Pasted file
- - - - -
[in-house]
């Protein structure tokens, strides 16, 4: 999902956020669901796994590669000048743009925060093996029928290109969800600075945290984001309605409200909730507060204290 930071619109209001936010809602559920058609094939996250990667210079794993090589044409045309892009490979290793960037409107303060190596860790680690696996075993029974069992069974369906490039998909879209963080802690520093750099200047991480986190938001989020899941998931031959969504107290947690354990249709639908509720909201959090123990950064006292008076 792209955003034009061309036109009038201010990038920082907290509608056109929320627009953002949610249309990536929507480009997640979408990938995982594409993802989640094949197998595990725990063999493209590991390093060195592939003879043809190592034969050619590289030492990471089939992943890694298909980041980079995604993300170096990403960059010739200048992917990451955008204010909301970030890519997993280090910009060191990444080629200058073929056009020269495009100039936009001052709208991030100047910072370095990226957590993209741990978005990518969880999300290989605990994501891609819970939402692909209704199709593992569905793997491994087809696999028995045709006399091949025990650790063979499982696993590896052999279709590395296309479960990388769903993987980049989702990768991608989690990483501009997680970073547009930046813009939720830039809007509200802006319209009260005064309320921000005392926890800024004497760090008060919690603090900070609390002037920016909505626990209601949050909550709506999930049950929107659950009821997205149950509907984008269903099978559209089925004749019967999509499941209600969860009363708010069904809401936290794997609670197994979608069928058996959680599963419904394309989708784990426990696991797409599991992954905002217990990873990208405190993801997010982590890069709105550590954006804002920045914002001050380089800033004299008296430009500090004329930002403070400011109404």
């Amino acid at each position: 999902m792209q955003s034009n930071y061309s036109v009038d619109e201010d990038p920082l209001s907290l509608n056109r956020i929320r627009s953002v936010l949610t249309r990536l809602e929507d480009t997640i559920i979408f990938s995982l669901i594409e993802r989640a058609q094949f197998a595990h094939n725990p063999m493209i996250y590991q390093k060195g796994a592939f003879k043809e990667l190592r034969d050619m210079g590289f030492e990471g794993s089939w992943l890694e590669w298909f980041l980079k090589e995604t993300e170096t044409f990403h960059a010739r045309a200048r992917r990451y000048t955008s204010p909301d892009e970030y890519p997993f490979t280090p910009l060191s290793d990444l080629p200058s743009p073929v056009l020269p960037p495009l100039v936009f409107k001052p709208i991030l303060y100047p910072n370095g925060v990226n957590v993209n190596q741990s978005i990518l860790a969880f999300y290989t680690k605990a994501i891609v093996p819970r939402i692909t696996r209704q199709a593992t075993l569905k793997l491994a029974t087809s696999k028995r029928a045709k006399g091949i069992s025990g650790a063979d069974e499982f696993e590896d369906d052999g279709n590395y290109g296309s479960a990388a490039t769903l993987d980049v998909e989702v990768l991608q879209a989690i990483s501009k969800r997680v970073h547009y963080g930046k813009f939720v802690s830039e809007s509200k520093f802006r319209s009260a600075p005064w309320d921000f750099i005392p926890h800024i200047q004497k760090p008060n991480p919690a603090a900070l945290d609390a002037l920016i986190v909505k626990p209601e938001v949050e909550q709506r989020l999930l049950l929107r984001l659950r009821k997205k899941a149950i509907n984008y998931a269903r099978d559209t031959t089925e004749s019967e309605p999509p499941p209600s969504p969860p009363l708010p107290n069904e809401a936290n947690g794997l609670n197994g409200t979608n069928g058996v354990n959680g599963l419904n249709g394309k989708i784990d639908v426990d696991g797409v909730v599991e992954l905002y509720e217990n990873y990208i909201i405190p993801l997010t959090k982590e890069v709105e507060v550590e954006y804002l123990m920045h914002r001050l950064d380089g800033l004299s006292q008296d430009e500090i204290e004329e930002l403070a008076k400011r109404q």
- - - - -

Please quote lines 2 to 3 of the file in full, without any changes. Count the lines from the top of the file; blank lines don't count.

């Protein structure tokens, strides 16, 4: 999902956020669901796994590669000048743009925060093996029928290109969800600075945290984001309605409200909730507060204290 930071619109209001936010809602559920058609094939996250990667210079794993090589044409045309892009490979290793960037409107303060190596860790680690696996075993029974069992069974369906490039998909879209963080802690520093750099200047991480986190938001989020899941998931031959969504107290947690354990249709639908509720909201959090123990950064006292008076 792209955003034009061309036109009038201010990038920082907290509608056109929320627009953002949610249309990536929507480009997640979408990938995982594409993802989640094949197998595990725990063999493209590991390093060195592939003879043809190592034969050619590289030492990471089939992943890694298909980041980079995604993300170096990403960059010739200048992917990451955008204010909301970030890519997993280090910009060191990444080629200058073929056009020269495009100039936009001052709208991030100047910072370095990226957590993209741990978005990518969880999300290989605990994501891609819970939402692909209704199709593992569905793997491994087809696999028995045709006399091949025990650790063979499982696993590896052999279709590395296309479960990388769903993987980049989702990768991608989690990483501009997680970073547009930046813009939720830039809007509200802006319209009260005064309320921000005392926890800024004497760090008060919690603090900070609390002037920016909505626990209601949050909550709506999930049950929107659950009821997205149950509907984008269903099978559209089925004749019967999509499941209600969860009363708010069904809401936290794997609670197994979608069928058996959680599963419904394309989708784990426990696991797409599991992954905002217990990873990208405190993801997010982590890069709105550590954006804002920045914002001050380089800033004299008296430009500090004329930002403070400011109404």
């Amino acid at each position: 999902m792209q955003s034009n930071y061309s036109v009038d619109e201010d990038p920082l209001s907290l509608n056109r956020i929320r627009s953002v936010l949610t249309r990536l809602e929507d480009t997640i559920i979408f990938s995982l669901i594409e993802r989640a058609q094949f197998a595990h094939n725990p063999m493209i996250y590991q390093k060195g796994a592939f003879k043809e990667l190592r034969d050619m210079g590289f030492e990471g794993s089939w992943l890694e590669w298909f980041l980079k090589e995604t993300e170096t044409f990403h960059a010739r045309a200048r992917r990451y000048t955008s204010p909301d892009e970030y890519p997993f490979t280090p910009l060191s290793d990444l080629p200058s743009p073929v056009l020269p960037p495009l100039v936009f409107k001052p709208i991030l303060y100047p910072n370095g925060v990226n957590v993209n190596q741990s978005i990518l860790a969880f999300y290989t680690k605990a994501i891609v093996p819970r939402i692909t696996r209704q199709a593992t075993l569905k793997l491994a029974t087809s696999k028995r029928a045709k006399g091949i069992s025990g650790a063979d069974e499982f696993e590896d369906d052999g279709n590395y290109g296309s479960a990388a490039t769903l993987d980049v998909e989702v990768l991608q879209a989690i990483s501009k969800r997680v970073h547009y963080g930046k813009f939720v802690s830039e809007s509200k520093f802006r319209s009260a600075p005064w309320d921000f750099i005392p926890h800024i200047q004497k760090p008060n991480p919690a603090a900070l945290d609390a002037l920016i986190v909505k626990p209601e938001v949050e909550q709506r989020l999930l049950l929107r984001l659950r009821k997205k899941a149950i509907n984008y998931a269903r099978d559209t031959t089925e004749s019967e309605p999509p499941p209600s969504p969860p009363l708010p107290n069904e809401a936290n947690g794997l609670n197994g409200t979608n069928g058996v354990n959680g599963l419904n249709g394309k989708i784990d639908v426990d696991g797409v909730v599991e992954l905002y509720e217990n990873y990208i909201i405190p993801l997010t959090k982590e890069v709105e507060v550590e954006y804002l123990m920045h914002r001050l950064d380089g800033l004299s006292q008296d430009e500090i204290e004329e930002l403070a008076k400011r109404q």